In the event that Parliament does come up with some agreed alternative proposals, would there still not be the problem of getting the EU to agree to it ? Seems to me that the Brussels folks have made it very plain that there will be NO renegotiation of the proposed Withdrawal Agreement as far as they are concerned.
Therefore is not the real choice to be made between that of a managed No Deal exit from the EU on the one hand, and cancelling Article 50 and remaining in the EU on the other.
Yes, but it depends on what “it” is. The EU has previously said that re-negotiation is not on offer but IIRC they tacked on a “unless the UK’s red lines shift significantly” - which means that renegotiation is possible, in the right circumstances.
Yes a simple choice between the prosperity that the people of Britain have become accustomed to or a struggle for generations to come.
At least now everybody must be aware that it is the British government who has always had the power and the ability (sovereignty ?) to control its borders and immigration, to control who uses the NHS and to control who is paid benefits. Those big things and all the little items that the press have blamed on the EU instead of pointing the finger where it should have been pointed.
This is not so much as a “what next” as a “what went before”, but it is an excellent analysis of how we have fared in the negotiations so far (and the numerous ways we have shot ourselves in the foot).
Unfortunately Paul, this is all irrelevant now. I’ve always thought that Labour held the key to getting through this mess but sadly it’s leader could not give a xxxx about what’s best for the UK and his attitude explains why the party is not streets ahead in the polls which it should be given the state the Tories are in.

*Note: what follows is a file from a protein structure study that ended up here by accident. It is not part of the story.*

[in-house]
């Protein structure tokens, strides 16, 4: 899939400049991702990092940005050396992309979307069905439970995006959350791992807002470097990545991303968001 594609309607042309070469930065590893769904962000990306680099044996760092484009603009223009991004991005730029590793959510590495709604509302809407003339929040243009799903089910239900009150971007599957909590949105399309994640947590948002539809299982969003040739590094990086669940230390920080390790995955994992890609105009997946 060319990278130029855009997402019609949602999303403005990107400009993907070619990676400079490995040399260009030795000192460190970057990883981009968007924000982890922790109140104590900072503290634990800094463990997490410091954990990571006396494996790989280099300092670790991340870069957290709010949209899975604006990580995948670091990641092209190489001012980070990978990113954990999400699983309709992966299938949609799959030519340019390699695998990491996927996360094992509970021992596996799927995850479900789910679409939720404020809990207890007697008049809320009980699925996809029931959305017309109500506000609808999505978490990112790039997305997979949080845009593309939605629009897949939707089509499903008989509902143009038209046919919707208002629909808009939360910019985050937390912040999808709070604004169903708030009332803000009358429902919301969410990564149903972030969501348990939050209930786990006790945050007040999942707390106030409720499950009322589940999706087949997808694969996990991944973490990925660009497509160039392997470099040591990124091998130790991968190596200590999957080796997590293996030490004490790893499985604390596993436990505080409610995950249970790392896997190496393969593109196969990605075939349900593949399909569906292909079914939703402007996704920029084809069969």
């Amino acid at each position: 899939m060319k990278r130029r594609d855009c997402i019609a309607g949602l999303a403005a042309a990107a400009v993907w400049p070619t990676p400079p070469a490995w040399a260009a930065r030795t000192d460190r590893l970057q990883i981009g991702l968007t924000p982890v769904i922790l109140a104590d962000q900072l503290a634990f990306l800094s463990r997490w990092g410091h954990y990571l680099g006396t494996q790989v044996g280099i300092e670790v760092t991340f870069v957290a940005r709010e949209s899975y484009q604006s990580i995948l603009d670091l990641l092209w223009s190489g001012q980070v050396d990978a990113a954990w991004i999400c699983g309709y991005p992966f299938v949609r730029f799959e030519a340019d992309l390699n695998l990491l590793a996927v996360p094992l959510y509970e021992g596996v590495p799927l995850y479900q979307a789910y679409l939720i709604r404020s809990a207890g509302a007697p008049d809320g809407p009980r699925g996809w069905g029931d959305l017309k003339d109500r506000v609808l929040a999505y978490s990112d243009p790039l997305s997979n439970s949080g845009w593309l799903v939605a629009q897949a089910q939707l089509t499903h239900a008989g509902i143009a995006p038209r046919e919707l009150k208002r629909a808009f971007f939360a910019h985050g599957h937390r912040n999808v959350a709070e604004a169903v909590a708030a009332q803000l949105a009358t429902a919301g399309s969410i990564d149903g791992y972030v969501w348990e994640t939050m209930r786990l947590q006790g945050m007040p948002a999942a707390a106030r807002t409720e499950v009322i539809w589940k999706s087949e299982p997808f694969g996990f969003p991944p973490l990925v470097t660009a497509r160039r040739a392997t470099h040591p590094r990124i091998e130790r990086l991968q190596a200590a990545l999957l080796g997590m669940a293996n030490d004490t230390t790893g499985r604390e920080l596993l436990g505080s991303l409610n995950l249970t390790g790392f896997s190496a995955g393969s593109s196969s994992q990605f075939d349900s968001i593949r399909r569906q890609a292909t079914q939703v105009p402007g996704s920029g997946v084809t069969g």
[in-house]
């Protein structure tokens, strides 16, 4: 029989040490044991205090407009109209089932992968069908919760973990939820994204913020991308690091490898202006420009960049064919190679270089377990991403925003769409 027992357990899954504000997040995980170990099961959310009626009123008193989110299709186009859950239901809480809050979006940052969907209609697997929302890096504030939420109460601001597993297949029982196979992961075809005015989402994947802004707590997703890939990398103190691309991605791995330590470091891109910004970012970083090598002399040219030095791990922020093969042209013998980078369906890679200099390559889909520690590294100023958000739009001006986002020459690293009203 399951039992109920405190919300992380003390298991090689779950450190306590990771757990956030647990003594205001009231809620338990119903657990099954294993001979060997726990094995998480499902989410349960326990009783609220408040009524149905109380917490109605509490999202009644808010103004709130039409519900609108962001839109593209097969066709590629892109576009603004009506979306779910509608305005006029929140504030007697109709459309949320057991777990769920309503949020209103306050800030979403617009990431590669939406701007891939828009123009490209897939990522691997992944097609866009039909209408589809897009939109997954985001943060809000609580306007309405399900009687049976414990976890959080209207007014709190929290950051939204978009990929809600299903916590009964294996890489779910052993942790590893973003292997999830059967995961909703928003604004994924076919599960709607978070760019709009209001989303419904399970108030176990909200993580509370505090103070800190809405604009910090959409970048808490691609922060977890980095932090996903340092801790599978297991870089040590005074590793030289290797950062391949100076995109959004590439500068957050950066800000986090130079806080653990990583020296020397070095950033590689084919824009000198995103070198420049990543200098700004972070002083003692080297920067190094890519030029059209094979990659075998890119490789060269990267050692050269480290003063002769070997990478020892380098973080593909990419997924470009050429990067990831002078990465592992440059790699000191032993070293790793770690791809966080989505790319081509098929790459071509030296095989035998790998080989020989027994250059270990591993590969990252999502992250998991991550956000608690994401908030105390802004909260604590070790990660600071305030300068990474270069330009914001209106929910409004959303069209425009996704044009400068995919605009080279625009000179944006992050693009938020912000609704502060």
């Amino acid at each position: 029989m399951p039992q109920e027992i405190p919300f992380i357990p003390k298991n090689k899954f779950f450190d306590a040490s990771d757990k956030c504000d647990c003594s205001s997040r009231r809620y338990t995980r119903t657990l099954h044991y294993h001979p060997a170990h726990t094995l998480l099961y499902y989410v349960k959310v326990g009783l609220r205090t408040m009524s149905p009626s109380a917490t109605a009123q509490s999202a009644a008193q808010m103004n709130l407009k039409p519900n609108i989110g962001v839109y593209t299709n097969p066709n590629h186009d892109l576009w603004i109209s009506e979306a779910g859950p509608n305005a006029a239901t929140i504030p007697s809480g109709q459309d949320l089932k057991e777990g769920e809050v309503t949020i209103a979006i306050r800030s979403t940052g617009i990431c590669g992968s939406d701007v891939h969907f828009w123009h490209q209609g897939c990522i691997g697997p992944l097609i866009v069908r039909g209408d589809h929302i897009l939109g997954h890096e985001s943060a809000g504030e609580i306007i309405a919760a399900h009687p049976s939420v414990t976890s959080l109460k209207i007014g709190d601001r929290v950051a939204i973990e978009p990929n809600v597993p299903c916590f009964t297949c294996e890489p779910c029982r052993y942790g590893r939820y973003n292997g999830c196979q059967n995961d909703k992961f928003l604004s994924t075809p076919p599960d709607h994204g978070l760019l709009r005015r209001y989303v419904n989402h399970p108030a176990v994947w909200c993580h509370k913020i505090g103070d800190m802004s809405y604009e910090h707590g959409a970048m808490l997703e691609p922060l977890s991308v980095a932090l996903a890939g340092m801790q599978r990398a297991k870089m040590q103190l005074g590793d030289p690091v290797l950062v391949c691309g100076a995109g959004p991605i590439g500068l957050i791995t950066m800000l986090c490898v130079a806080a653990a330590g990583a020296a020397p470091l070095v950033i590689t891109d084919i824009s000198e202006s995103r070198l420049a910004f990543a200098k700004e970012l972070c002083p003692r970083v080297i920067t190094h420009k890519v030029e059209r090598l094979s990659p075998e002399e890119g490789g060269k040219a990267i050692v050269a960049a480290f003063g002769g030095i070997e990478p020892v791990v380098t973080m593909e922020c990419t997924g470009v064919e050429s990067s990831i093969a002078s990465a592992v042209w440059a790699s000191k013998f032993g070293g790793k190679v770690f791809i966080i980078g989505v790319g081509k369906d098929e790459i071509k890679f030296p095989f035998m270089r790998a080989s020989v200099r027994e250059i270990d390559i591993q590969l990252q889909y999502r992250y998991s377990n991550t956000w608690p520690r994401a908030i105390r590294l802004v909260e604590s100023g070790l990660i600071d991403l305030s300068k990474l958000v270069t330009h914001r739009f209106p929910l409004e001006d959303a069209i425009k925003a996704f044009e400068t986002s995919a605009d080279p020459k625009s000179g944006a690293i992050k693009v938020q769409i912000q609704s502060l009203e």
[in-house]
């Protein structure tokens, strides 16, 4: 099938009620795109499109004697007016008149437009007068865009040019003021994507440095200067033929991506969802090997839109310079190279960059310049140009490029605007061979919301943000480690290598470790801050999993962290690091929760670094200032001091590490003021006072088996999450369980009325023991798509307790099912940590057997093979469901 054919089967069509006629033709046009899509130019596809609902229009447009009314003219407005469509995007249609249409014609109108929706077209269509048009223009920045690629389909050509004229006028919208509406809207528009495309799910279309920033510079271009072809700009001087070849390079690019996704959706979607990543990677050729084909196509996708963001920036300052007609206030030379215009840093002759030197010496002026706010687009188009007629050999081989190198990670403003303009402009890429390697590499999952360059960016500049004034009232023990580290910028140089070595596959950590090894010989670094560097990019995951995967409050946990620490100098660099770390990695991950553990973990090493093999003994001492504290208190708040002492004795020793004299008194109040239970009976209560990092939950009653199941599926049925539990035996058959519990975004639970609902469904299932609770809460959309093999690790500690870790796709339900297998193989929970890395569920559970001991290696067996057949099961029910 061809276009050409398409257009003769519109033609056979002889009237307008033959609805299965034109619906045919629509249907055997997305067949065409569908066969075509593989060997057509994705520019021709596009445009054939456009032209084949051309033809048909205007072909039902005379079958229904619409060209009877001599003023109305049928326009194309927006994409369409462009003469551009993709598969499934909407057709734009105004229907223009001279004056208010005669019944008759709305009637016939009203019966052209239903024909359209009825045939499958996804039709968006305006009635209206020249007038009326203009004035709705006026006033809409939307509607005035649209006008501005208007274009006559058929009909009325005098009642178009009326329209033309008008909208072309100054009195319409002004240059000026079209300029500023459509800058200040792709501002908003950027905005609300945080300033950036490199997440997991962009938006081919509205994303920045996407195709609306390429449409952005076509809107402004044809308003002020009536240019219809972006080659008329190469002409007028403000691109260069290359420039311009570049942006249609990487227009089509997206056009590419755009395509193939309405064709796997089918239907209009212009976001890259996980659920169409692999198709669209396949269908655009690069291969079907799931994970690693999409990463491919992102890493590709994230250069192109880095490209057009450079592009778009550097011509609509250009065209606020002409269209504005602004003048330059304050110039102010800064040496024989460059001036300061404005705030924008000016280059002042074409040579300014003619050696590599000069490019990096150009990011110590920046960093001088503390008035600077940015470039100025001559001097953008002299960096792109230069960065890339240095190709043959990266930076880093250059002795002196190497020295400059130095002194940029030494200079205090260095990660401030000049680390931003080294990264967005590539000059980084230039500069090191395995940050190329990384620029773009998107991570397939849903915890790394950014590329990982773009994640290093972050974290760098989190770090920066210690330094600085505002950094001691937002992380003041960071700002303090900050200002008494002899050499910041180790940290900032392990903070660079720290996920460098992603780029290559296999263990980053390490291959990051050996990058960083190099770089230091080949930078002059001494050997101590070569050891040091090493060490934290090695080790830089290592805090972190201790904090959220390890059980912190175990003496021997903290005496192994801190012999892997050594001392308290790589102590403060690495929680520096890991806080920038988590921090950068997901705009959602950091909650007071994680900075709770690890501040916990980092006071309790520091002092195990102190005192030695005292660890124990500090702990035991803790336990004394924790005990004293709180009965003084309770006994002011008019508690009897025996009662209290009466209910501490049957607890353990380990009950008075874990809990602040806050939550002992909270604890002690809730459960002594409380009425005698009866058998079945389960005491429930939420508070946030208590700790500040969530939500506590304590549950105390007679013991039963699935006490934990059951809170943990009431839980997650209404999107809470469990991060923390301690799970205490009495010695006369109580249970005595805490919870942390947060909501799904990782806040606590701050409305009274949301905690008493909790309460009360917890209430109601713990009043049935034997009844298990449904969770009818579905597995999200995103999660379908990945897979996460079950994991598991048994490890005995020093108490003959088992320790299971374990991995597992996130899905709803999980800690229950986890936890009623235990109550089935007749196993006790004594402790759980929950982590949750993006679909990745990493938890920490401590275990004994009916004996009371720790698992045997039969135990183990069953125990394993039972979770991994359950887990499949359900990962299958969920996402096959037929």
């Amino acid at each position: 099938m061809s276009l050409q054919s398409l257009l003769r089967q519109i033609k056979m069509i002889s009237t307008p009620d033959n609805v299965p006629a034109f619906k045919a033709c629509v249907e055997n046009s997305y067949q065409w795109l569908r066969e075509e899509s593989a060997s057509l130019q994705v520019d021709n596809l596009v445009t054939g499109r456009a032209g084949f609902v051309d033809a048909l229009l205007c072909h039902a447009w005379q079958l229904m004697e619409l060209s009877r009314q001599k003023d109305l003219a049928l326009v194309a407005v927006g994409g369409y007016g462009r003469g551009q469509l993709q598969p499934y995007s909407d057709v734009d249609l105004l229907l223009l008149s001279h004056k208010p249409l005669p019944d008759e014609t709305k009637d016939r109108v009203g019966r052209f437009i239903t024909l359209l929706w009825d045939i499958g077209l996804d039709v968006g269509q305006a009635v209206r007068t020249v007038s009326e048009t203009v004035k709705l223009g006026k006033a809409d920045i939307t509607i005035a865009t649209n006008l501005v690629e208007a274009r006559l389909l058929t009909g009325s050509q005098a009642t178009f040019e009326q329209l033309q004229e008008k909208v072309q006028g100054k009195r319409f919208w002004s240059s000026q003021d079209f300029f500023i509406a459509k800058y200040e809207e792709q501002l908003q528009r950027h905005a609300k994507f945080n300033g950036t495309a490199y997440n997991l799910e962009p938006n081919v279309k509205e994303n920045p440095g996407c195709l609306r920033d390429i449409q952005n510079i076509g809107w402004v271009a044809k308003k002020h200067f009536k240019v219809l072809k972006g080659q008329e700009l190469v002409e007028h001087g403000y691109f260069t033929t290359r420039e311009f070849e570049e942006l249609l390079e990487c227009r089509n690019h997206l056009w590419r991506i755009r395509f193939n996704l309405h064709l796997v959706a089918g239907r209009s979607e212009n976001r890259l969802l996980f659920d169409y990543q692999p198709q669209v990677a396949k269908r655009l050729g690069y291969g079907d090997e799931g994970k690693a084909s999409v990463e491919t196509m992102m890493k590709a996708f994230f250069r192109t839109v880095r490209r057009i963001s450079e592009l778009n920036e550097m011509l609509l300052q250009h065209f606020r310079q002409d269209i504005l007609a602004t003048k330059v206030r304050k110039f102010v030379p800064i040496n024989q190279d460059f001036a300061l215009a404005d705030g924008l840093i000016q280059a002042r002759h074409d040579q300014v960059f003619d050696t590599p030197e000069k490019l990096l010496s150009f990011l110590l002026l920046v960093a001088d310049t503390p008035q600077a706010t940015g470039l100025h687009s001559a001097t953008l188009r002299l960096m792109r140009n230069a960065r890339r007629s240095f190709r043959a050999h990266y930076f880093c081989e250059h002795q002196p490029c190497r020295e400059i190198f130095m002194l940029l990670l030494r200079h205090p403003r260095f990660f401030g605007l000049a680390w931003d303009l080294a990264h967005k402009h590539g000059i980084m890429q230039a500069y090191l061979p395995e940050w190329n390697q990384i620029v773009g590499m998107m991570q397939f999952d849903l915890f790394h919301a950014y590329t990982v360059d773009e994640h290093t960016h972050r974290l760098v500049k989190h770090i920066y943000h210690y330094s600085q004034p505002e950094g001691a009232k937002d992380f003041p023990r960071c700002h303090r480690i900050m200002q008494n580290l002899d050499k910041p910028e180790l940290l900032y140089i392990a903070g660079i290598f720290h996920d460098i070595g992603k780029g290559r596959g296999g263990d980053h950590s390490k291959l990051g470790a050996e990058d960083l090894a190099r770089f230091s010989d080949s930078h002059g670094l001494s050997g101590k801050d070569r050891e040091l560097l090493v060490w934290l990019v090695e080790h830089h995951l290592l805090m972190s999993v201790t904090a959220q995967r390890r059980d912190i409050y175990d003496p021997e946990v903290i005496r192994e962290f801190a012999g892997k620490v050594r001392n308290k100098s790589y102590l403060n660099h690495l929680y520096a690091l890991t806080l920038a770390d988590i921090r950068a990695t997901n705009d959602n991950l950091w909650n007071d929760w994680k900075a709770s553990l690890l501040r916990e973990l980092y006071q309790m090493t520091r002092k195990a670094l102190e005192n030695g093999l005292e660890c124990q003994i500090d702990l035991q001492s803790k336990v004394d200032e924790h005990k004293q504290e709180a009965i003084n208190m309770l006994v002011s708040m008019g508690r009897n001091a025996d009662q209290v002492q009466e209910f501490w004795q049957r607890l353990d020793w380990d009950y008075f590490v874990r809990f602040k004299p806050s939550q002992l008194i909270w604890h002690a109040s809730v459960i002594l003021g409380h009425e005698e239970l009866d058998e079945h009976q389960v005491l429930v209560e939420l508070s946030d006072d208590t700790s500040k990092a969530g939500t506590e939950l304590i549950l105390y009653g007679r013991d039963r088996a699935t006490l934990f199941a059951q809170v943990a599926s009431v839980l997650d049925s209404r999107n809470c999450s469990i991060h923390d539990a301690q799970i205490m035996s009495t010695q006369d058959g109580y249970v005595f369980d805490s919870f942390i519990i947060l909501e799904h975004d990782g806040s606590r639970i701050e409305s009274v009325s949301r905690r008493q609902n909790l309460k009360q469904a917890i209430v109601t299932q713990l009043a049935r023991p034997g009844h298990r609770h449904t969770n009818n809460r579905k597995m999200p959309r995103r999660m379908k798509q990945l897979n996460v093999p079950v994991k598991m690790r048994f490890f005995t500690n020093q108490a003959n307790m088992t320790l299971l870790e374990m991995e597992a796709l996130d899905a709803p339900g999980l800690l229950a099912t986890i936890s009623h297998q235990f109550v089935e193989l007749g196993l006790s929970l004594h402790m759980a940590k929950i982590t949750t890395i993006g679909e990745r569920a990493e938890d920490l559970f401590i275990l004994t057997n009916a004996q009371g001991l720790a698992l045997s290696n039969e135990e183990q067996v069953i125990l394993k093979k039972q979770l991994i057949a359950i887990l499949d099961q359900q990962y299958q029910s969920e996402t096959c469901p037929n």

Marxism does not appeal to the majority of UK voters.
Ordinarily I would disagree - you can’t alter the point which has been reached but why and how you got there are useful starting points when figuring out how to move forward.
This is not “ordinarily” though and I don’t think either of the main players is too interested in that analysis.
Corbyn, however, has demonstrated no desire or ability to take the government to task over their handling of the single most important issue of our time. He could have started out simply with the fact that a 52:48 split and subsequent loss of the Tory majority did not then give a mandate for the hardest of Brexits - but he did nothing. This is because a) he wants a hard exit and b) he doesn’t want the Labour party divisions on the matter in the public view when he can let the Tories take the fall. It is reprehensible behaviour and it is dereliction of duty.
As Dunt says - if the Labour party came up with something acceptable to moderate Tories it would pass the House with ease.
The main problem outside of Parliament seems that people are bored with Brexit and they think it is more important that people stop talking about it and Leave.
This is exactly the same reaction that they had before.
No real understanding of the issues and the effect that it will have on peoples lives.
I have no idea how plausible this is but it seems a radically different way to approach the problem
Just when you think there’s no road left to kick the can down, you turn a corner and voilà, the road stretches out before you again. Silly me, I thought that when TM was given 3 days to come up with a way forward, that meant that she had 3 days to find a way forward as in, make progress. Turns out that saying “we will discuss Brexit again and table a motion on 29th January” counts as finding a way forward.